Mr. Nixon noted that the thermal desorption unit at MMR is not the only unit of its kind; there are others just like it. Mr. Walsh-Rogalski asked who owns the unit on the base. Mr. Nixon replied that the name of the company is ESMI, which is a subcontractor to the IAGWSP's contractor, Environmental Chemical Corporation (ECC). Mr. Walsh-Rogalski asked if ECC has an ownership interest in ESMI. Mr. Nixon replied that he doesn't think so, but doesn't know.

Dr. Dahmani inquired about the process for determining which sites will be RRA sites. Mr. Gonser replied that RRAs are proposed to move a project along faster. If the contamination is clearly actionable and tied to groundwater contamination, an RRA to remove the source area is proposed. A normal FS process is undertaken if the contamination may or may not be actionable, may or may not be linked to groundwater contamination, if the investigation hasn't been completed to the point where the contamination is fully understood, or if there are massive ecological impacts associated with the site, such as the Central Impact Area.

Dr. Dahmani asked if it's correct that there are no additional RRA soils that can be treated at the thermal desorption unit. Mr. Gonser replied no other soil RRAs are planned or in the works at this time, but there are planned groundwater RRAs at the J-3 Range and the J-2 Range. Other possible soil RRA sites are smaller areas, the soil from which would likely be shipped off site, or material from burn pits, which would not go into a thermal desorption unit.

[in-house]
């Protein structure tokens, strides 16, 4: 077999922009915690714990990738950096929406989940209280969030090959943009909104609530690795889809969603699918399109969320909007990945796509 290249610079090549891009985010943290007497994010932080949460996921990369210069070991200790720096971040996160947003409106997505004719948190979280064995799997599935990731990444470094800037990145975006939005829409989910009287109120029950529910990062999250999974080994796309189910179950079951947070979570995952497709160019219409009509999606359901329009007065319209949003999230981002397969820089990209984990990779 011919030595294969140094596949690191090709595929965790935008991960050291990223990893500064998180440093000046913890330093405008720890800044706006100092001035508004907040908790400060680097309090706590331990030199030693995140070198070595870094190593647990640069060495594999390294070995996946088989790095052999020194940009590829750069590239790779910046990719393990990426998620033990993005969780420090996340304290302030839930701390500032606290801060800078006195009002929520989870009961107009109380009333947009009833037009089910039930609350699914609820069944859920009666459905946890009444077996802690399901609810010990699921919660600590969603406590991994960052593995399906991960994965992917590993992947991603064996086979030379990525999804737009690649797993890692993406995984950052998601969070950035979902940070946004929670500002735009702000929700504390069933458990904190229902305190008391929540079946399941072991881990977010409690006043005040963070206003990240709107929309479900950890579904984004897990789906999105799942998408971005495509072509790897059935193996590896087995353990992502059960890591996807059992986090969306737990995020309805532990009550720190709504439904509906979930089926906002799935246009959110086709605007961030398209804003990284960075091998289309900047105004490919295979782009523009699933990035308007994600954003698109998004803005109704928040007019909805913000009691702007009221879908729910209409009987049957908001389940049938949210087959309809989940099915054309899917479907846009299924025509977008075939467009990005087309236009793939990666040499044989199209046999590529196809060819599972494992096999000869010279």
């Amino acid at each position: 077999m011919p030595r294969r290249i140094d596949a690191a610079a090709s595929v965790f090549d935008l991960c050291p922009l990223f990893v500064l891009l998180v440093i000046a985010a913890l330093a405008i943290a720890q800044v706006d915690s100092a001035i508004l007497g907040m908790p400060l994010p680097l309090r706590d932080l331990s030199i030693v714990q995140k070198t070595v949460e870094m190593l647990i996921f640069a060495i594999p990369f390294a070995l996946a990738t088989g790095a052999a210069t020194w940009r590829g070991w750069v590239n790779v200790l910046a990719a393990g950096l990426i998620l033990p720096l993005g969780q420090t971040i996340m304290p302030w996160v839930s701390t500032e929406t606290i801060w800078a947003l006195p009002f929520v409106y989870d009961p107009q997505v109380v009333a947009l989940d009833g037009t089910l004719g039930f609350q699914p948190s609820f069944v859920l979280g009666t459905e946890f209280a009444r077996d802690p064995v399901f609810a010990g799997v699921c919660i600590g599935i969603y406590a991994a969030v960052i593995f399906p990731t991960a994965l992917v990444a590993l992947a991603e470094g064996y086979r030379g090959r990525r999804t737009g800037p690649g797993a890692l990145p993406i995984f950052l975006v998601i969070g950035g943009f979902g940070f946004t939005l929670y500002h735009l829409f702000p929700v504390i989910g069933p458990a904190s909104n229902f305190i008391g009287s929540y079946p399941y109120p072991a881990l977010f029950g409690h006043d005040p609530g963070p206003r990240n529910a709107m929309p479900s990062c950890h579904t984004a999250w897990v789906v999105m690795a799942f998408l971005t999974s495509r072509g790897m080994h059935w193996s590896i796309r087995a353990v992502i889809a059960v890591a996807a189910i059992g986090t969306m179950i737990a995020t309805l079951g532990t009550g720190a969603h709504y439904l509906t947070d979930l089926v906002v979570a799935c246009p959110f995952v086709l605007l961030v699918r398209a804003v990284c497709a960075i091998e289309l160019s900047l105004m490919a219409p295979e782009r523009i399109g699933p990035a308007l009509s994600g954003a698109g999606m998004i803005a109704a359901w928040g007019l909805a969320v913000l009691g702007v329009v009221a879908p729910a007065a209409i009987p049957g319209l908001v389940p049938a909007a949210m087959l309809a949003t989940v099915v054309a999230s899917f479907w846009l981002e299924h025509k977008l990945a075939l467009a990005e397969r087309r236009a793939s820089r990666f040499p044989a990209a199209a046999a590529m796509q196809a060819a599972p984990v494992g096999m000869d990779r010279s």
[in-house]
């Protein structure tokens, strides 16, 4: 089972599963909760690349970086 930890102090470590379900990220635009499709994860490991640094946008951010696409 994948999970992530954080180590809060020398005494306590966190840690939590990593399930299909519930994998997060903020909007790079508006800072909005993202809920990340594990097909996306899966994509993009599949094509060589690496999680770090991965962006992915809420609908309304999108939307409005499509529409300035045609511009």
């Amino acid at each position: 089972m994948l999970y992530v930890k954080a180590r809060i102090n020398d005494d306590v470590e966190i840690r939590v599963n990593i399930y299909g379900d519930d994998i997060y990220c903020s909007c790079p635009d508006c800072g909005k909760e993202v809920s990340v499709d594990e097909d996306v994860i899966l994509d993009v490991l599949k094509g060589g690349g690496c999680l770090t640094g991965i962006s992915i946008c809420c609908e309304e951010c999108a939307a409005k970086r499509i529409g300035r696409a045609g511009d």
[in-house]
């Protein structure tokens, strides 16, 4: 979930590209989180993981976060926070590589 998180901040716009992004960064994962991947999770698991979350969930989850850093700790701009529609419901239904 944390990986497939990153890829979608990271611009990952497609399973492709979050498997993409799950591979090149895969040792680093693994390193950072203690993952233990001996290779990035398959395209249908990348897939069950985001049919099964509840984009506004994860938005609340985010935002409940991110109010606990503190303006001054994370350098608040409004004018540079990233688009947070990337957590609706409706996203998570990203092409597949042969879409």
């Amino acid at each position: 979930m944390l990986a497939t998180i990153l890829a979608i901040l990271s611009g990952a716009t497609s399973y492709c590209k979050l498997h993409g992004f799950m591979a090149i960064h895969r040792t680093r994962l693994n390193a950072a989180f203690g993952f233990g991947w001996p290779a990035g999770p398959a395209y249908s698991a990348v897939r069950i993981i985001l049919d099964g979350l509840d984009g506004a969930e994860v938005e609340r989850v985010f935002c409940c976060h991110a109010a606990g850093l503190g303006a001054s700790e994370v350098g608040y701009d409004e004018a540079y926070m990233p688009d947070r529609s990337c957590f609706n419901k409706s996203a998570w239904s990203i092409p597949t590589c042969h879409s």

Dr. Dahmani asked if the bench-scale testing of alternative soil treatment technologies is an active process. Mr. Gonser replied that it is, and noted that the tests include those that Mr. Nixon mentioned, as well as a composting method for the gun positions, which the U.S. Army Environmental Center (USAEC) is looking at.

Ms. Conron asked if any of the Central Impact Area contamination, which is emanating toward Bourne, has been cleaned up. Mr. Nixon replied that Targets 42 and 23 have been cleaned up. Ms. Conron expressed concern, as a resident of Bourne, about Central Impact Area contamination in groundwater, and added, "If it's as simple as lime added to the soil... I don't understand why this soil would be different."